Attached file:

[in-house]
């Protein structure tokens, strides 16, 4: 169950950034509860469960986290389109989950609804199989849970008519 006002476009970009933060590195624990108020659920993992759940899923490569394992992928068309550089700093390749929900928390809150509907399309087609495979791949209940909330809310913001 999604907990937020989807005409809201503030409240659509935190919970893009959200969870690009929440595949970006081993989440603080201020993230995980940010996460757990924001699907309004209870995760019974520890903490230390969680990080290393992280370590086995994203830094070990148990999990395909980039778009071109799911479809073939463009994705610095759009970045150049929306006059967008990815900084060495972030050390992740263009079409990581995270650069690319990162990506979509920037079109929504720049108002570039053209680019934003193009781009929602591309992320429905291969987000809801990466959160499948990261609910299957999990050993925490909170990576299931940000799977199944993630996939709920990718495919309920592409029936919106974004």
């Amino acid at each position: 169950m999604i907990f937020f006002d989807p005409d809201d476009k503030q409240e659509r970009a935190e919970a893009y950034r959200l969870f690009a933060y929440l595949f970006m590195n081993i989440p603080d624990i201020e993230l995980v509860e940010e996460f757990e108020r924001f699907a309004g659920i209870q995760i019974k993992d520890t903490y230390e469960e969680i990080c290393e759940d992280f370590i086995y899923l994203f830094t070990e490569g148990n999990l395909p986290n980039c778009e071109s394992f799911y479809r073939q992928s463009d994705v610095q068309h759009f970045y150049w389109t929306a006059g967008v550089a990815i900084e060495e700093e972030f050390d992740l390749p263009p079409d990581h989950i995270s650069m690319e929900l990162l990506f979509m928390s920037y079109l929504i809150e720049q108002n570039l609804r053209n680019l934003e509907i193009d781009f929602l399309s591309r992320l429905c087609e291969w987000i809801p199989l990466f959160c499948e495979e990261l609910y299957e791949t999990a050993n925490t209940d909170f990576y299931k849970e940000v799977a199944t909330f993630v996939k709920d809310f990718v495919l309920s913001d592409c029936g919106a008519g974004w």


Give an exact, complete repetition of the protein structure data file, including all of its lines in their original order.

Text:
[in-house]
């Protein structure tokens, strides 16, 4: 169950950034509860469960986290389109989950609804199989849970008519 006002476009970009933060590195624990108020659920993992759940899923490569394992992928068309550089700093390749929900928390809150509907399309087609495979791949209940909330809310913001 999604907990937020989807005409809201503030409240659509935190919970893009959200969870690009929440595949970006081993989440603080201020993230995980940010996460757990924001699907309004209870995760019974520890903490230390969680990080290393992280370590086995994203830094070990148990999990395909980039778009071109799911479809073939463009994705610095759009970045150049929306006059967008990815900084060495972030050390992740263009079409990581995270650069690319990162990506979509920037079109929504720049108002570039053209680019934003193009781009929602591309992320429905291969987000809801990466959160499948990261609910299957999990050993925490909170990576299931940000799977199944993630996939709920990718495919309920592409029936919106974004």
């Amino acid at each position: 169950m999604i907990f937020f006002d989807p005409d809201d476009k503030q409240e659509r970009a935190e919970a893009y950034r959200l969870f690009a933060y929440l595949f970006m590195n081993i989440p603080d624990i201020e993230l995980v509860e940010e996460f757990e108020r924001f699907a309004g659920i209870q995760i019974k993992d520890t903490y230390e469960e969680i990080c290393e759940d992280f370590i086995y899923l994203f830094t070990e490569g148990n999990l395909p986290n980039c778009e071109s394992f799911y479809r073939q992928s463009d994705v610095q068309h759009f970045y150049w389109t929306a006059g967008v550089a990815i900084e060495e700093e972030f050390d992740l390749p263009p079409d990581h989950i995270s650069m690319e929900l990162l990506f979509m928390s920037y079109l929504i809150e720049q108002n570039l609804r053209n680019l934003e509907i193009d781009f929602l399309s591309r992320l429905c087609e291969w987000i809801p199989l990466f959160c499948e495979e990261l609910y299957e791949t999990a050993n925490t209940d909170f990576y299931k849970e940000v799977a199944t909330f993630v996939k709920d809310f990718v495919l309920s913001d592409c029936g919106a008519g974004w």